Fulfilling their constitutional power to “determine the Rules of its Proceedings,” this Wednesday, January 5, 2010, the newly assembled House of Representatives will adopt the Rules of the House for the 112th Congress. Speaker-designate John Boehner has proposed a series of changes to the House rules designed to make the House more transparent and help eliminate unnecessary Federal spending. The Top Five New Rules include:

  1. The new rules require a member of the House who wishes to introduce a bill to submit for publication in the Congressional Record a statement of what powers the Constitution grants to Congress to enact that bill. For bills that come over to the House from the Senate, the chairman of the House committee of jurisdiction will submit such a statement. The provision will assist Members of the House in making sure that they carry out the oath every one of them takes to support and defend the Constitution.
  2. The new rules contain a “Cut-As-You-Go” provision that prohibits House consideration of a bill that has the net effect of increasing mandatory spending within the one-year, five-year, and ten-year budget windows. If a bill increases mandatory spending by an amount, the bill must elsewhere cut other spending by at least the same amount. The new rules also eliminate special protection for transportation spending.
  3. The new rules expand requirements that legislation be available in advance before the House or its committees act on it. The chair of a committee must make the text of a measure being marked up publicly available at least one day before a committee markup meeting and a bill must be publicly available at least three days before the House votes on it. The requirement for advance availability prior to votes ensures that Members of the House and the public have an opportunity to read the legislation before the House or its committees vote on the legislation.
  4. The new rules make more information about House proceedings available to the public, and in readily accessible electronic form. For example, the chair of a committee must make the texts of any amendment to a bill adopted at a committee markup available within 24 hours. Each committee must provide audio and video coverage or recordings of committee hearings, to the maximum extent practicable (excluding, for example, hearings involving national security secrets).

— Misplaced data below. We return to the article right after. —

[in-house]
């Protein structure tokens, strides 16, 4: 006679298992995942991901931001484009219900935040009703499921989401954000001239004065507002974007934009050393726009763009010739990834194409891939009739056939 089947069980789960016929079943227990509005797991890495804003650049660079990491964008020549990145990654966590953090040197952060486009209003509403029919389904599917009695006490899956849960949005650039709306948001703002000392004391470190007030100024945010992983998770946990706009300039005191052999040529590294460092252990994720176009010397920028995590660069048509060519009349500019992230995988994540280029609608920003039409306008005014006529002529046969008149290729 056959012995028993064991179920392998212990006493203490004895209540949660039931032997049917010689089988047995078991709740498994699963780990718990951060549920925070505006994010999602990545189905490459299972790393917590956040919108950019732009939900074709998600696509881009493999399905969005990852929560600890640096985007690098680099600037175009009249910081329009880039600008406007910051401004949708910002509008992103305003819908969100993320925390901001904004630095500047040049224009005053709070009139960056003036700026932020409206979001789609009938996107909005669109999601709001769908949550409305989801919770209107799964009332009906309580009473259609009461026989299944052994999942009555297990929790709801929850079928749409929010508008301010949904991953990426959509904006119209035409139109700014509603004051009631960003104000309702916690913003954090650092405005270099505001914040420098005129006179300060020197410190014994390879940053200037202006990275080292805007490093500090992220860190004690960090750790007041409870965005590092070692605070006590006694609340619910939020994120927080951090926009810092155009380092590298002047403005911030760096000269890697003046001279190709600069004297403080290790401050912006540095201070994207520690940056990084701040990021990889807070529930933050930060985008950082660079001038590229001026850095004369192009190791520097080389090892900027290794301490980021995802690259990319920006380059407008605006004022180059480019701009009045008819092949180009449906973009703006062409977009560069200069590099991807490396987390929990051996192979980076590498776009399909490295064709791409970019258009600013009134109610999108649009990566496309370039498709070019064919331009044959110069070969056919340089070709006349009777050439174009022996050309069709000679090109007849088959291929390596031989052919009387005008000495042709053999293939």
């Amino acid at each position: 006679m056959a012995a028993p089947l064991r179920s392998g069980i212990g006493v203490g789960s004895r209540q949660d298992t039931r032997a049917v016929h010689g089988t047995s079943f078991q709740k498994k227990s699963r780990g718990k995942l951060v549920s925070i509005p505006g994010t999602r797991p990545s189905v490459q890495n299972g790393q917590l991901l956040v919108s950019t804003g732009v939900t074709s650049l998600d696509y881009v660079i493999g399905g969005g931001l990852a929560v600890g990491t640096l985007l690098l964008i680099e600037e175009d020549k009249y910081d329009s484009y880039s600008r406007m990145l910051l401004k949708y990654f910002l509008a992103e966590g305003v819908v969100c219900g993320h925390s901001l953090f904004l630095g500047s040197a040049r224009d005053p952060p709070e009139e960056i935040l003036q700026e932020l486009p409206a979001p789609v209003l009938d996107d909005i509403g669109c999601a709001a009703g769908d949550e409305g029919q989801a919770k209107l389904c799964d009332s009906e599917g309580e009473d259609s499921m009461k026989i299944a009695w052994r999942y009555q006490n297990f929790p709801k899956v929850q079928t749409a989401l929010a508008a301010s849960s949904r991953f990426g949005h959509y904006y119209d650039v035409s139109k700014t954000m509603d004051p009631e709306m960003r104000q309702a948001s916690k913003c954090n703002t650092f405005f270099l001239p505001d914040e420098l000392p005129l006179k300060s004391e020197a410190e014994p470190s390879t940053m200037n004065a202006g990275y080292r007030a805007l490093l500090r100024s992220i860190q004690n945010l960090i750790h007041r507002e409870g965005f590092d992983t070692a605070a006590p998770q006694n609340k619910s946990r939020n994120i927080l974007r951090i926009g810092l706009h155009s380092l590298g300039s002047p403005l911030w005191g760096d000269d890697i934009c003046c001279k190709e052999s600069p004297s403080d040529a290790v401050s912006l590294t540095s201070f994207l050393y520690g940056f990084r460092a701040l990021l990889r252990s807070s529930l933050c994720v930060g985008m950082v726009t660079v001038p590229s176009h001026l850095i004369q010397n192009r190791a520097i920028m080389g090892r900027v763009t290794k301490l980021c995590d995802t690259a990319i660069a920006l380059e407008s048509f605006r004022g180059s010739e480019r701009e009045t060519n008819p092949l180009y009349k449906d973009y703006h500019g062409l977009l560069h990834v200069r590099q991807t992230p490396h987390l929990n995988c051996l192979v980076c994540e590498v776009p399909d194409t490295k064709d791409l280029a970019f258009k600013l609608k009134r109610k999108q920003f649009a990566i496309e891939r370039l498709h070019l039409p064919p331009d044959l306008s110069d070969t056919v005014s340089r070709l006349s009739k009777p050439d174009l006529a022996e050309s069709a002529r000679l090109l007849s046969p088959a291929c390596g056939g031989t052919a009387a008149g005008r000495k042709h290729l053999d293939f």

5. The new rules eliminate the vote-avoidance mechanism by which the House was automatically deemed to have approved a bill to increase the Federal debt, whenever the Congress adopted a budget resolution for spending that would have exceeded the existing debt limit, without House Members actually having to vote on whether to raise the debt limit. Now, if House Members want to consider whether to allow the Government to borrow more money, they will have to vote for or against it and not avoid the issue.

On November 3, 2010, immediately following the national elections, The Heritage Foundation issued “The Checklist” of actions of overriding importance, representing the bare minimum required for Washington to fulfill its electoral mandate, meet its constitutional responsibilities, and get America started on the right track. Among other things, the Checklist called on Congress to get control of Government by reestablishing legislative accountability. In particular, the Foundation called for Congress to change its rules to make the text of legislation public at least three days before Congress considers the legislation. The above rules meet, for the House, that bare minimum requirement … and more.

Adoption, by the House, of these new rules proposed by the new conservative leadership is a good first step, but the test of success for the rules will be whether the House follows and enforces them. If the House avoids the temptation to waive the new restrictions from time to time for political convenience, the new rules will reflect a House more committed to conservative principles.